“Black women have to earn at least a bachelor’s degree or higher to earn more than white men who might have some college but don’t even have a degree,” says Blackwell. “And that’s important because Black women just have to have stronger credentials in order to compete in today’s labor market.”
Statistics breakdown: gender, race and student loan debt
Black women graduate with $37,558 of student debt on average, compared to $22,000 owed by women overall and $18,880 owed by men overall.
Women take an average of two years longer than men to pay off their student loans.
Black borrowers with a four-year degree are five times more likely to default on their loans than white borrowers.
57% of Black women with college degrees report having financial difficulties while trying to pay off student debt.
Black college graduates owe an average of $25,000 more in student loan debt than white college graduates.
48% of Black borrowers owe about 6% more than they borrowed four years after graduating.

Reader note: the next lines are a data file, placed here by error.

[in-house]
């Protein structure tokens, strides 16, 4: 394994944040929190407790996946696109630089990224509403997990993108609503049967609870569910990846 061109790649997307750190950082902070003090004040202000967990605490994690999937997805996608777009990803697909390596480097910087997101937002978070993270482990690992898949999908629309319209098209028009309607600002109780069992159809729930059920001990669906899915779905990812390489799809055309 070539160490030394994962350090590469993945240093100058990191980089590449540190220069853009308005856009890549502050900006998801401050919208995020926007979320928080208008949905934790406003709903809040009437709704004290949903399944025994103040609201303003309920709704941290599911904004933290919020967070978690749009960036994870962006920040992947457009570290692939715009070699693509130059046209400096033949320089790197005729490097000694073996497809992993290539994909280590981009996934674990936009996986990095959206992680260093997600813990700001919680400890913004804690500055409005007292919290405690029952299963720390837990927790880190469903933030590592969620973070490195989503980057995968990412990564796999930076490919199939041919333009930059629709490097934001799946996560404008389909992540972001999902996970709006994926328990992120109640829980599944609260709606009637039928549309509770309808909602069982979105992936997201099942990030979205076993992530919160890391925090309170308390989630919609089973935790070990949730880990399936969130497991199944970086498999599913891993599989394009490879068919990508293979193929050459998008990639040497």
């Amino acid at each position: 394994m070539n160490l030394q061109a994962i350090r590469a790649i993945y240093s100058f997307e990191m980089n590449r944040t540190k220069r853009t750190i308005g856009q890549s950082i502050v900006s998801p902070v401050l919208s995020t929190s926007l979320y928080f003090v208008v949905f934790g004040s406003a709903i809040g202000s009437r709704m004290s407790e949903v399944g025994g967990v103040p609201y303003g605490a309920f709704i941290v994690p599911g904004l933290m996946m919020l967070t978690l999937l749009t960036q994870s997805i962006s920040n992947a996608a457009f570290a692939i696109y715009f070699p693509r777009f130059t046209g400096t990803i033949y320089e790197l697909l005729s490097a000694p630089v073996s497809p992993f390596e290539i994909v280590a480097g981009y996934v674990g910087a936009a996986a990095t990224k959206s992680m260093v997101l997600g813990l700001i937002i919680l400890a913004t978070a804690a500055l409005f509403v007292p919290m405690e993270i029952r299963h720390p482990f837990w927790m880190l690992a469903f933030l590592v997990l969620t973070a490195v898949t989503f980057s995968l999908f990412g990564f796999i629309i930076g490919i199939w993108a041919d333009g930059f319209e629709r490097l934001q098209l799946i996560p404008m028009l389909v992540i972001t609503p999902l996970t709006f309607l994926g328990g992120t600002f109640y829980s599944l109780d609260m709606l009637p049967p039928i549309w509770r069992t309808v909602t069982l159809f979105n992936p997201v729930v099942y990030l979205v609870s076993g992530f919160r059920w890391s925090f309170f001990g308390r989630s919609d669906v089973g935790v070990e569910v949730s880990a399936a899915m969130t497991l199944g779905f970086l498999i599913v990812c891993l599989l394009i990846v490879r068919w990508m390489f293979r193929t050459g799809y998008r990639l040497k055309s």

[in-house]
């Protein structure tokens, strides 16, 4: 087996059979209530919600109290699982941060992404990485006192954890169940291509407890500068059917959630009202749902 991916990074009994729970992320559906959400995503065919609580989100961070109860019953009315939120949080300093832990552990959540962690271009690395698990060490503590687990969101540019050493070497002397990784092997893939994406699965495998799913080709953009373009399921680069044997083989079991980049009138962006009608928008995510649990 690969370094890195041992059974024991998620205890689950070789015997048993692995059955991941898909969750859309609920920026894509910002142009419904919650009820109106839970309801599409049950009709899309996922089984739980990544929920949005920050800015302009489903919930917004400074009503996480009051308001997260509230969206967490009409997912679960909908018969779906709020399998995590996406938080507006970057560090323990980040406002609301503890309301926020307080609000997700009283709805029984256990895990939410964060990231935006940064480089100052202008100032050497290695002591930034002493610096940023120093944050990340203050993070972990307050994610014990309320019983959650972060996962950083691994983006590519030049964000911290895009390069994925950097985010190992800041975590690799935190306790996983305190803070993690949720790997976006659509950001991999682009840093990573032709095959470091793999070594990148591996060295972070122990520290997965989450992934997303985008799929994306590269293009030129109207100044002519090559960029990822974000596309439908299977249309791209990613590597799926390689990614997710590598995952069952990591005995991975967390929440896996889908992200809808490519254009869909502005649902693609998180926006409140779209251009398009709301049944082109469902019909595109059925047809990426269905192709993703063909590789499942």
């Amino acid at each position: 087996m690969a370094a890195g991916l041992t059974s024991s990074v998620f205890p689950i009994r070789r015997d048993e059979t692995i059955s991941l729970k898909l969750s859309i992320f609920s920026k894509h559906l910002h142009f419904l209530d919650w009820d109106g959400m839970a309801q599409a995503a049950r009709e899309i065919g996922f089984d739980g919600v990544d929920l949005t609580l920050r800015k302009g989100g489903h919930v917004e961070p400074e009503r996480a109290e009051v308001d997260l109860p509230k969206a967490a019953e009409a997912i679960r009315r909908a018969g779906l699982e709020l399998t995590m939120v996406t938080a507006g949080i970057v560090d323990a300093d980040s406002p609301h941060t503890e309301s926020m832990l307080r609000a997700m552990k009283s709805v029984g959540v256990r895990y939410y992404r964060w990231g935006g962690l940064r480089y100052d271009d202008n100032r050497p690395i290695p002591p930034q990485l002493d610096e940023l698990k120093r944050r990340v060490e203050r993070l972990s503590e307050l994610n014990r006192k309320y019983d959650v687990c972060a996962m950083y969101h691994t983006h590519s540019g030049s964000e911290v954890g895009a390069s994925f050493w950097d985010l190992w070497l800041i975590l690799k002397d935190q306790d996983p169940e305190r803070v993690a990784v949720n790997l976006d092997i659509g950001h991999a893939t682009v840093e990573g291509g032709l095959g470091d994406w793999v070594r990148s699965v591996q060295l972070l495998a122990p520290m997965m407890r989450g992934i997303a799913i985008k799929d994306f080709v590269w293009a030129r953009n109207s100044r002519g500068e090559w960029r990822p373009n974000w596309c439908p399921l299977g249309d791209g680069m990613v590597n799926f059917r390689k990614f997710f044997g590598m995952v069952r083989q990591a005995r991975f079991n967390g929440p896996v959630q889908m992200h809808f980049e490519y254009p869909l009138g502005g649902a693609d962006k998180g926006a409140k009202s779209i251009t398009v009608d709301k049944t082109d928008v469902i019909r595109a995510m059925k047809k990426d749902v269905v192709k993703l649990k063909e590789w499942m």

Women who work full time and have Bachelor’s degrees make about 26% less than their male peers.
These disparities can reasonably be attributed, in part, to the gender pay gap. In 2022, 48 percent of employed women had at least a bachelor’s degree, compared to 41 percent of employed men. Despite earning degrees at a higher rate than men, women continue to earn significantly less than men on average. Black women earned 70 percent as much as white men in 2022, compared to 83 percent for white women.
Earning less and taking on more debt makes it harder for Black women to build wealth. The current economic environment of high inflation, high cost of living and high tuition costs only makes matters worse. Rising inflation and student loan debt have made it much more difficult for young Americans to accrue wealth and meet financial milestones. Meanwhile, the cost of attending college has increased by 103 percent since 1987, and the average household income has only increased by about 14 percent.